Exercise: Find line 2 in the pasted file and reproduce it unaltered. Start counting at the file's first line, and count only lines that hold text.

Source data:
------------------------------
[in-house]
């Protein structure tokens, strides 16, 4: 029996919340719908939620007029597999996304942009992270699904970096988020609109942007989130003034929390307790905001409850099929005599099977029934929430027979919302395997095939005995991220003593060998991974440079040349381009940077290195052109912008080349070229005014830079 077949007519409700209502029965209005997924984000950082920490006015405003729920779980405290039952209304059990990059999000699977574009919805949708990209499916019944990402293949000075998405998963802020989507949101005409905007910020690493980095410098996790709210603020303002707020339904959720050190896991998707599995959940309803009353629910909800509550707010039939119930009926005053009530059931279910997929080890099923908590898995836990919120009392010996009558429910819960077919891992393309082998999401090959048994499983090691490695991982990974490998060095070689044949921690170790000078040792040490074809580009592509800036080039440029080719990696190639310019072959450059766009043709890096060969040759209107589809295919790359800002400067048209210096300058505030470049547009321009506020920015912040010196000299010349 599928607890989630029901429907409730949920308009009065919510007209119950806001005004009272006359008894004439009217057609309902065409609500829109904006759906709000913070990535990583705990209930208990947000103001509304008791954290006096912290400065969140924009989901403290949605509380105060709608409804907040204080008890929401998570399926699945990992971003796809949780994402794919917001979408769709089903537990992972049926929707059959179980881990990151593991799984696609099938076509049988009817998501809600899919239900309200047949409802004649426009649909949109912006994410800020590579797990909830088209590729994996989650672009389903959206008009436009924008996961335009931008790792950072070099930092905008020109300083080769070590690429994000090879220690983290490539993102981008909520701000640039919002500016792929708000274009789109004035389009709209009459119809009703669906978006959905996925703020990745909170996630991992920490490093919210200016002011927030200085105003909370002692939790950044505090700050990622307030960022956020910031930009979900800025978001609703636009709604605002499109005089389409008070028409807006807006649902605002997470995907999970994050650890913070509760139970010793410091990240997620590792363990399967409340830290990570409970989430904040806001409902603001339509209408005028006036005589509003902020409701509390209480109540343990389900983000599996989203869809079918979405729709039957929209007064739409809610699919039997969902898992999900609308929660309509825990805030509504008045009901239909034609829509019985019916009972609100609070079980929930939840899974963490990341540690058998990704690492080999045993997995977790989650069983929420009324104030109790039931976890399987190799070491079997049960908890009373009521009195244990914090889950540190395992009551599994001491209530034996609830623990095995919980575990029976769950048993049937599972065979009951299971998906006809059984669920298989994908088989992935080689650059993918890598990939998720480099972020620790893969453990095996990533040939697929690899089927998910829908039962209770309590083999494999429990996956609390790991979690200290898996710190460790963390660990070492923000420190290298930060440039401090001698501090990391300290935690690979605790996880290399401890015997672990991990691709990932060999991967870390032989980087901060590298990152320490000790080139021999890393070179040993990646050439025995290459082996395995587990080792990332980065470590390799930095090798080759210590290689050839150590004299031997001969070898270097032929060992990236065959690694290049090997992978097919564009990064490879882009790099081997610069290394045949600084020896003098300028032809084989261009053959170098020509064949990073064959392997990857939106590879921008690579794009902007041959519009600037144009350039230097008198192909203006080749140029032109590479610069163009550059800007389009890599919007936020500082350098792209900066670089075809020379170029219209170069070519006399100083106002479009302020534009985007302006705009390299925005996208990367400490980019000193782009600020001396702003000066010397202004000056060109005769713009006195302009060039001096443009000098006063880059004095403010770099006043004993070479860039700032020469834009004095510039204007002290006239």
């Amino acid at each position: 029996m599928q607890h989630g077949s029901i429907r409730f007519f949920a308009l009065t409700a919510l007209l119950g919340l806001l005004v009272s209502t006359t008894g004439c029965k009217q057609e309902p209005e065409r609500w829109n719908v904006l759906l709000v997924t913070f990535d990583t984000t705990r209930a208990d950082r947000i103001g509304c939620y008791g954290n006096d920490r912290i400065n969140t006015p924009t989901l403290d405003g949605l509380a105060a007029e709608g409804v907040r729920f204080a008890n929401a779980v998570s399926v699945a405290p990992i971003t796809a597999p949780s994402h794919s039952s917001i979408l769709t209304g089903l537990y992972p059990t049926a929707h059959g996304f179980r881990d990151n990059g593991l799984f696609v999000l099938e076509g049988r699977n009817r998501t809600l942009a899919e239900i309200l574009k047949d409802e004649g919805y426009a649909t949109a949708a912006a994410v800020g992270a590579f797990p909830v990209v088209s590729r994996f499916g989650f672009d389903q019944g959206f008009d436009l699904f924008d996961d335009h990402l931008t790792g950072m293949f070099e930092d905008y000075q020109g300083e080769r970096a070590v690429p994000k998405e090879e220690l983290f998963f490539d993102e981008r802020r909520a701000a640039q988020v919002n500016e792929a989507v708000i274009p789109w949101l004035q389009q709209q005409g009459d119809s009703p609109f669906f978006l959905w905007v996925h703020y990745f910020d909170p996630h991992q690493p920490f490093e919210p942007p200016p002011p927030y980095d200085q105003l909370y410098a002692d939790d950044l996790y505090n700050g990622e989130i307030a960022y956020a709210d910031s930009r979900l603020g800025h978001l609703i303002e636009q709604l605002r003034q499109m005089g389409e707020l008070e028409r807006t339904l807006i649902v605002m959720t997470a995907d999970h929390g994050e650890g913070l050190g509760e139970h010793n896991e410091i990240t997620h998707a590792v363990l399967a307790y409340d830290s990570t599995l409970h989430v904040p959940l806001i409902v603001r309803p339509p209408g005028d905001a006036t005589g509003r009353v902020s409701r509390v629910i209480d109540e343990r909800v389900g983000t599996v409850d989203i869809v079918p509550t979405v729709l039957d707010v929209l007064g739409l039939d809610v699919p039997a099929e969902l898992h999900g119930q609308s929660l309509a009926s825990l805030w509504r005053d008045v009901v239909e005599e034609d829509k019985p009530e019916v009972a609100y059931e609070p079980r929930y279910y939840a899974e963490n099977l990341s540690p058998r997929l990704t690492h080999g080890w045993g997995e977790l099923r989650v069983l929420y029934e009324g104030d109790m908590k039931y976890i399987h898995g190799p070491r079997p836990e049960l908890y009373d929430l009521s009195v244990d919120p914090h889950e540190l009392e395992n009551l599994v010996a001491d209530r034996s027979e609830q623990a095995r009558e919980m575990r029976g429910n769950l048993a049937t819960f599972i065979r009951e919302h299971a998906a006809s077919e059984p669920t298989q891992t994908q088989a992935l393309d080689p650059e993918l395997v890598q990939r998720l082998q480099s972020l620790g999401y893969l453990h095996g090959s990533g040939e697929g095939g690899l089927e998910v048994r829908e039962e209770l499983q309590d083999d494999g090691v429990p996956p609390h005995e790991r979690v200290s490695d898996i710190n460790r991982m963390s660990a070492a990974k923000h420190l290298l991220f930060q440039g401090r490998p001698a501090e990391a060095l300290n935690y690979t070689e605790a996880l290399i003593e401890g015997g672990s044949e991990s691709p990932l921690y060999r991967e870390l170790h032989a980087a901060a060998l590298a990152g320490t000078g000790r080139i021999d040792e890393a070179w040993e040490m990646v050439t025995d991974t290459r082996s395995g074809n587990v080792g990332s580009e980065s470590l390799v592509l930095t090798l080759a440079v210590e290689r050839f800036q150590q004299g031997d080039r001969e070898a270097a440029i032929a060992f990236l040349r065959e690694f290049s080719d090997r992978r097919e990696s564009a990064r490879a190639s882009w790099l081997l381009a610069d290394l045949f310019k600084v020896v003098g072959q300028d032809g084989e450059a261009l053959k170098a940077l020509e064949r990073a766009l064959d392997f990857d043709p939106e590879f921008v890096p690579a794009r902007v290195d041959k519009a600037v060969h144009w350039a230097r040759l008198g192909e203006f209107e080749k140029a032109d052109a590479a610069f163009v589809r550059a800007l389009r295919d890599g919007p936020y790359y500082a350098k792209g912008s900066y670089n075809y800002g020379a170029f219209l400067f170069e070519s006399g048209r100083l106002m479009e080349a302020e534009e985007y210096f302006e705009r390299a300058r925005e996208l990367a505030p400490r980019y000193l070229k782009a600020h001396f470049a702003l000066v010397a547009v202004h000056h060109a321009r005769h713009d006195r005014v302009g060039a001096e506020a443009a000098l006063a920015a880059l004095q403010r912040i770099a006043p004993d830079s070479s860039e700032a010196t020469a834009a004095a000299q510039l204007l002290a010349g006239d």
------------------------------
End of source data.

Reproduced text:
């Protein structure tokens, strides 16, 4: 029996919340719908939620007029597999996304942009992270699904970096988020609109942007989130003034929390307790905001409850099929005599099977029934929430027979919302395997095939005995991220003593060998991974440079040349381009940077290195052109912008080349070229005014830079 077949007519409700209502029965209005997924984000950082920490006015405003729920779980405290039952209304059990990059999000699977574009919805949708990209499916019944990402293949000075998405998963802020989507949101005409905007910020690493980095410098996790709210603020303002707020339904959720050190896991998707599995959940309803009353629910909800509550707010039939119930009926005053009530059931279910997929080890099923908590898995836990919120009392010996009558429910819960077919891992393309082998999401090959048994499983090691490695991982990974490998060095070689044949921690170790000078040792040490074809580009592509800036080039440029080719990696190639310019072959450059766009043709890096060969040759209107589809295919790359800002400067048209210096300058505030470049547009321009506020920015912040010196000299010349 599928607890989630029901429907409730949920308009009065919510007209119950806001005004009272006359008894004439009217057609309902065409609500829109904006759906709000913070990535990583705990209930208990947000103001509304008791954290006096912290400065969140924009989901403290949605509380105060709608409804907040204080008890929401998570399926699945990992971003796809949780994402794919917001979408769709089903537990992972049926929707059959179980881990990151593991799984696609099938076509049988009817998501809600899919239900309200047949409802004649426009649909949109912006994410800020590579797990909830088209590729994996989650672009389903959206008009436009924008996961335009931008790792950072070099930092905008020109300083080769070590690429994000090879220690983290490539993102981008909520701000640039919002500016792929708000274009789109004035389009709209009459119809009703669906978006959905996925703020990745909170996630991992920490490093919210200016002011927030200085105003909370002692939790950044505090700050990622307030960022956020910031930009979900800025978001609703636009709604605002499109005089389409008070028409807006807006649902605002997470995907999970994050650890913070509760139970010793410091990240997620590792363990399967409340830290990570409970989430904040806001409902603001339509209408005028006036005589509003902020409701509390209480109540343990389900983000599996989203869809079918979405729709039957929209007064739409809610699919039997969902898992999900609308929660309509825990805030509504008045009901239909034609829509019985019916009972609100609070079980929930939840899974963490990341540690058998990704690492080999045993997995977790989650069983929420009324104030109790039931976890399987190799070491079997049960908890009373009521009195244990914090889950540190395992009551599994001491209530034996609830623990095995919980575990029976769950048993049937599972065979009951299971998906006809059984669920298989994908088989992935080689650059993918890598990939998720480099972020620790893969453990095996990533040939697929690899089927998910829908039962209770309590083999494999429990996956609390790991979690200290898996710190460790963390660990070492923000420190290298930060440039401090001698501090990391300290935690690979605790996880290399401890015997672990991990691709990932060999991967870390032989980087901060590298990152320490000790080139021999890393070179040993990646050439025995290459082996395995587990080792990332980065470590390799930095090798080759210590290689050839150590004299031997001969070898270097032929060992990236065959690694290049090997992978097919564009990064490879882009790099081997610069290394045949600084020896003098300028032809084989261009053959170098020509064949990073064959392997990857939106590879921008690579794009902007041959519009600037144009350039230097008198192909203006080749140029032109590479610069163009550059800007389009890599919007936020500082350098792209900066670089075809020379170029219209170069070519006399100083106002479009302020534009985007302006705009390299925005996208990367400490980019000193782009600020001396702003000066010397202004000056060109005769713009006195302009060039001096443009000098006063880059004095403010770099006043004993070479860039700032020469834009004095510039204007002290006239």